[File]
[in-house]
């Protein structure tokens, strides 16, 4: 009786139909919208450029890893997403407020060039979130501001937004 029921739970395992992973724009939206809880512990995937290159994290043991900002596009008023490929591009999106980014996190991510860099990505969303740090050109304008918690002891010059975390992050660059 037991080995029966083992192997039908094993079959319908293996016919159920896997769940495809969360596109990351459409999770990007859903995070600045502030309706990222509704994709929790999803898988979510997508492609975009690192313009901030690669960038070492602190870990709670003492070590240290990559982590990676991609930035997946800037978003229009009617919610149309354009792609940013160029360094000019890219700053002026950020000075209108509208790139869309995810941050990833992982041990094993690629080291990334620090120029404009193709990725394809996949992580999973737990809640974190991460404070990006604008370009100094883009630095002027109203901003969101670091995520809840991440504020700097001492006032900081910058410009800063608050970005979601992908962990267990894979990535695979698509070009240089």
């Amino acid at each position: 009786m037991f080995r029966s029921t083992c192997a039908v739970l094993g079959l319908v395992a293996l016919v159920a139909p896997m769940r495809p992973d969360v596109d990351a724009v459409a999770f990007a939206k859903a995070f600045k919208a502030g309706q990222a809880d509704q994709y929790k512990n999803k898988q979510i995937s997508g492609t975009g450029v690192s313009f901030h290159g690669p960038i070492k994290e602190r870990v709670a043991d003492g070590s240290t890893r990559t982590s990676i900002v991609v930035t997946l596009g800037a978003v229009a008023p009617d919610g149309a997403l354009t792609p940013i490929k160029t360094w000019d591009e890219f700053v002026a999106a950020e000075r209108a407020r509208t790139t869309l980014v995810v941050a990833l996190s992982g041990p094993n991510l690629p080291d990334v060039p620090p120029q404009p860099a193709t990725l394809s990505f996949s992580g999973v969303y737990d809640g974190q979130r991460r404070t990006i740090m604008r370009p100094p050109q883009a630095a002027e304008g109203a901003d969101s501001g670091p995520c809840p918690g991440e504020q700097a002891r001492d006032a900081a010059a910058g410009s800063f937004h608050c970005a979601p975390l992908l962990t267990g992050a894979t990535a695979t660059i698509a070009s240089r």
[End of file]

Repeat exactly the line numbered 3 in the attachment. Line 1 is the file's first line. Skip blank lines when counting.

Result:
């Amino acid at each position: 009786m037991f080995r029966s029921t083992c192997a039908v739970l094993g079959l319908v395992a293996l016919v159920a139909p896997m769940r495809p992973d969360v596109d990351a724009v459409a999770f990007a939206k859903a995070f600045k919208a502030g309706q990222a809880d509704q994709y929790k512990n999803k898988q979510i995937s997508g492609t975009g450029v690192s313009f901030h290159g690669p960038i070492k994290e602190r870990v709670a043991d003492g070590s240290t890893r990559t982590s990676i900002v991609v930035t997946l596009g800037a978003v229009a008023p009617d919610g149309a997403l354009t792609p940013i490929k160029t360094w000019d591009e890219f700053v002026a999106a950020e000075r209108a407020r509208t790139t869309l980014v995810v941050a990833l996190s992982g041990p094993n991510l690629p080291d990334v060039p620090p120029q404009p860099a193709t990725l394809s990505f996949s992580g999973v969303y737990d809640g974190q979130r991460r404070t990006i740090m604008r370009p100094p050109q883009a630095a002027e304008g109203a901003d969101s501001g670091p995520c809840p918690g991440e504020q700097a002891r001492d006032a900081a010059a910058g410009s800063f937004h608050c970005a979601p975390l992908l962990t267990g992050a894979t990535a695979t660059i698509a070009s240089r």